Sonora is a place most people only encounter on their way to someplace else. It’s located along Interstate 10, 170 miles west of San Antonio and nearly 400 miles east of El Paso. The town of about 3,000 people is the kind of place that’s rarely in the news. But like a lot of other things in Sonora, that changed on Friday, with an unexpected and catastrophic flood.

Williamson County Sheriff Robert Chody https://twitter.com/SheriffChody

After areas of Williamson County received more than six inches of rain overnight, the South Fork San Gabriel River in Georgetown has reached moderate flood stage. That prompted officials to evacuate some people living along the river including in the lower level of the Shady River RV Resort off East State Highway 29.

Gabriel C. Pérez / KUT

Around 3,000 more Austin properties will find themselves in high-risk floodplains thanks to a new National Weather Service study called Atlas 14. Those new flood designations could impact everything from what you pay for insurance to how you build your home.

Eddie Gaspar for KUT

Texas leads the nation in flash-flood deaths, with more than 75 percent of those deaths occurring at low-water crossings. Now, a part of the state known as “flash flood alley” is turning to technology to help.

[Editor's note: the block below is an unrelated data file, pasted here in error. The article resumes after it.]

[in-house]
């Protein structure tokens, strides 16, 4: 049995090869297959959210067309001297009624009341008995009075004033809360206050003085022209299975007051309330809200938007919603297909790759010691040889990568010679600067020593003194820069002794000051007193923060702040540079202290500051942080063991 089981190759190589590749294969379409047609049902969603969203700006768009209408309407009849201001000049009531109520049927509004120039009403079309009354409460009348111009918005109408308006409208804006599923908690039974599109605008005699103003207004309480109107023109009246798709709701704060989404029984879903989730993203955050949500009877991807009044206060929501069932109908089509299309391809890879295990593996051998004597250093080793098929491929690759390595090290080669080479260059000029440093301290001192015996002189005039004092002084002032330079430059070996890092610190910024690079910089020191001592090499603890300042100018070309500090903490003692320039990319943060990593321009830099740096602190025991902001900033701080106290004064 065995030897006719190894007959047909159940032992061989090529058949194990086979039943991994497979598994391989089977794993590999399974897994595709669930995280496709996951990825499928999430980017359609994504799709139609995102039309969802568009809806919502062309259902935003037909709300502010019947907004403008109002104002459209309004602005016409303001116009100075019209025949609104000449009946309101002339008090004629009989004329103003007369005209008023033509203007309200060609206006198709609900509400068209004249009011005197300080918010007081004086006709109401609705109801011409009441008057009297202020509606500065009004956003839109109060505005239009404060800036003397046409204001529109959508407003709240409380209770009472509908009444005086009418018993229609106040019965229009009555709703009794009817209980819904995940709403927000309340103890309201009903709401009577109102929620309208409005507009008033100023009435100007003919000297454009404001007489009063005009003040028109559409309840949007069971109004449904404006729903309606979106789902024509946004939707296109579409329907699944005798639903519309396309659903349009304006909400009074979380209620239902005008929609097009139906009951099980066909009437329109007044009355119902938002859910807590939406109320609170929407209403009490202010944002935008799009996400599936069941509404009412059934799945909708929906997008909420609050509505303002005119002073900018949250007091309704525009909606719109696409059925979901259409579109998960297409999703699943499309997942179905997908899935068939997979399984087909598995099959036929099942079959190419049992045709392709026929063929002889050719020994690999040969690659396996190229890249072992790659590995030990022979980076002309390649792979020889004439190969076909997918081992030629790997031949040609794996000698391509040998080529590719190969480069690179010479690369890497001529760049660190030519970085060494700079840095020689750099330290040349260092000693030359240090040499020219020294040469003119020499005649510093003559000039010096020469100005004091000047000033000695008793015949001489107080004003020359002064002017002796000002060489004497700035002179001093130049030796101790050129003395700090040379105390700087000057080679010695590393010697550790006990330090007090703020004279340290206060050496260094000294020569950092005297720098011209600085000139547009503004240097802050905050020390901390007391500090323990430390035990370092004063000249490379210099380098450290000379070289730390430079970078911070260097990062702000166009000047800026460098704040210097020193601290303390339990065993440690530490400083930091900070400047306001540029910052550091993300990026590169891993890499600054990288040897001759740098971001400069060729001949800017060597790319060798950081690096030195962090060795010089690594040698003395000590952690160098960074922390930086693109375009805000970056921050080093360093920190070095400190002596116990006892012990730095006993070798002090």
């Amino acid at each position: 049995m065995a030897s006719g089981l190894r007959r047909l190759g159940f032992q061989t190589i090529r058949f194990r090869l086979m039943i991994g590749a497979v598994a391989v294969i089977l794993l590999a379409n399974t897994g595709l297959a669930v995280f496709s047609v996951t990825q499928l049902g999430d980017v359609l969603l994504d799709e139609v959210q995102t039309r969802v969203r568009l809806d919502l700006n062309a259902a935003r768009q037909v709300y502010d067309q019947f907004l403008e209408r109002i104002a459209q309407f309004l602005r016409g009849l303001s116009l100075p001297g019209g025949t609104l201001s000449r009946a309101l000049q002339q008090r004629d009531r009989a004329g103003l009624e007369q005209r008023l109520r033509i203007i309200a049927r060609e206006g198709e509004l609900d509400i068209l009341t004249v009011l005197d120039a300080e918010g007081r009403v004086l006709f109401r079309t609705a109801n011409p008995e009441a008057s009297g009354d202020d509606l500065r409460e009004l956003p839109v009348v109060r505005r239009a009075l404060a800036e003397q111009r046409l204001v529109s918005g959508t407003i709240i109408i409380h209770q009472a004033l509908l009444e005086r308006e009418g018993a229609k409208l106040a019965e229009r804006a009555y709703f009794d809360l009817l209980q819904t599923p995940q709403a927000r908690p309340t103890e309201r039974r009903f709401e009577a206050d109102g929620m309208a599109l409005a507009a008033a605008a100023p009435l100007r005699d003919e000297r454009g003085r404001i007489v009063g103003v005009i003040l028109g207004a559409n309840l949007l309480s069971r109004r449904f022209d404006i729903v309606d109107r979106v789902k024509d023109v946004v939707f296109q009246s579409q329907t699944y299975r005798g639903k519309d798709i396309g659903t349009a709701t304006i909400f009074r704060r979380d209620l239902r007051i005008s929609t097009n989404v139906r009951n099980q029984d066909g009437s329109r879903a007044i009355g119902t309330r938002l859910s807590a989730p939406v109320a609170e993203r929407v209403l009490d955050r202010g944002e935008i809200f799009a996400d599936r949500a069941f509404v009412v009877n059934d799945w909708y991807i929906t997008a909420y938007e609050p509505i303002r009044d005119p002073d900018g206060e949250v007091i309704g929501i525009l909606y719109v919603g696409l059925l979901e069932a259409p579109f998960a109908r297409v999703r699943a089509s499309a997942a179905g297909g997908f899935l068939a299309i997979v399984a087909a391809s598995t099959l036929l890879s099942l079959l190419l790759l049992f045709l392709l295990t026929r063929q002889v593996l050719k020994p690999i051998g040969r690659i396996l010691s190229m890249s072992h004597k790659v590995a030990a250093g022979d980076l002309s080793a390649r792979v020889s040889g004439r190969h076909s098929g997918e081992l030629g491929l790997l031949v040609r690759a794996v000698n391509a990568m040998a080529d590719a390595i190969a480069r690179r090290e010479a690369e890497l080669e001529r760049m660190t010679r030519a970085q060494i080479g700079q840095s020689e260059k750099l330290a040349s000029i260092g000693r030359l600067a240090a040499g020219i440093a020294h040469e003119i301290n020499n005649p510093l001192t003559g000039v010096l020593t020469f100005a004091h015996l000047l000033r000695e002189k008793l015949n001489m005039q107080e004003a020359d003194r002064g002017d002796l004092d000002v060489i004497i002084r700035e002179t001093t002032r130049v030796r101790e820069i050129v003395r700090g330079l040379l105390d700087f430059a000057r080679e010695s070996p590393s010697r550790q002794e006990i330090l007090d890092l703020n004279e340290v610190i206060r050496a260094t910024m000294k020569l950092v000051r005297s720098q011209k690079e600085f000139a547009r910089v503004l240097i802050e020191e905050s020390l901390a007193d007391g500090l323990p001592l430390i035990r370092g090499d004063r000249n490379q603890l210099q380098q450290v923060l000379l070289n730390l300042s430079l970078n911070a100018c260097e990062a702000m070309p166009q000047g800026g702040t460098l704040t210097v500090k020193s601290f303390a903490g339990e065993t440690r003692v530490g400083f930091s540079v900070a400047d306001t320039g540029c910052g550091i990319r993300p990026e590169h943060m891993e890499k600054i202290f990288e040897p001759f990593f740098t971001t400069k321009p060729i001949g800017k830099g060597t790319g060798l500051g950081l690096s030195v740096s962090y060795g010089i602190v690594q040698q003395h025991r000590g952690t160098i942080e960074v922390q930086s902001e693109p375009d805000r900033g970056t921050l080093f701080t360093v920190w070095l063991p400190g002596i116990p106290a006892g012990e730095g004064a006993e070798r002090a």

City workers in Austin are visiting creeks at low-water crossings to install cameras that will make images of flooding available to the public in real-time.

@ZachTWesterman/Twitter

From Texas Standard.

Residents living in the Rio Grande Valley have experienced several days of heavy rains this week, which have overwhelmed cities like McAllen and Weslaco.

Gabriel C. Pérez / KUT

In a letter to construction contractor S.J. Louis, the City of Austin calls the Waller Creek tunnel “diminished” and “defective,” and writes that shoddy construction has reduced “the primary purpose of the tunnel, flood protection.”

That might lead you to think the tunnel won’t serve its purpose to divert floodwaters away from downtown Austin. But in interviews Friday, city staff said the tunnel should work fine.

Jorge Sanhueza-Lyon/KUT News

From Texas Standard.

A joint investigation by the Associated Press and the Houston Chronicle reveals something about Hurricane Harvey recovery that officials aren’t talking about – massive petrochemical contamination, a toxic impact of the storm that’s far more widespread than previously suspected.

Bureaucracy And Old Data Hobble FEMA Flood Maps

Mar 8, 2018
Gabriel Cristóver Pérez/KUT News

From Texas Standard:

Since Hurricane Harvey, questions have been raised about why so many homes and businesses flooded in the first place. Now a peer-reviewed study in the journal, Environmental Research Letters suggests one possible answer: because the federal flood maps people have been relying on are wrong.  

Gabriel C. Perez / KUT

A website that warns Central Texans about road flooding is getting an overhaul this month. The designers of the new site say the changes should give visitors more detail about flooding near them.

Pages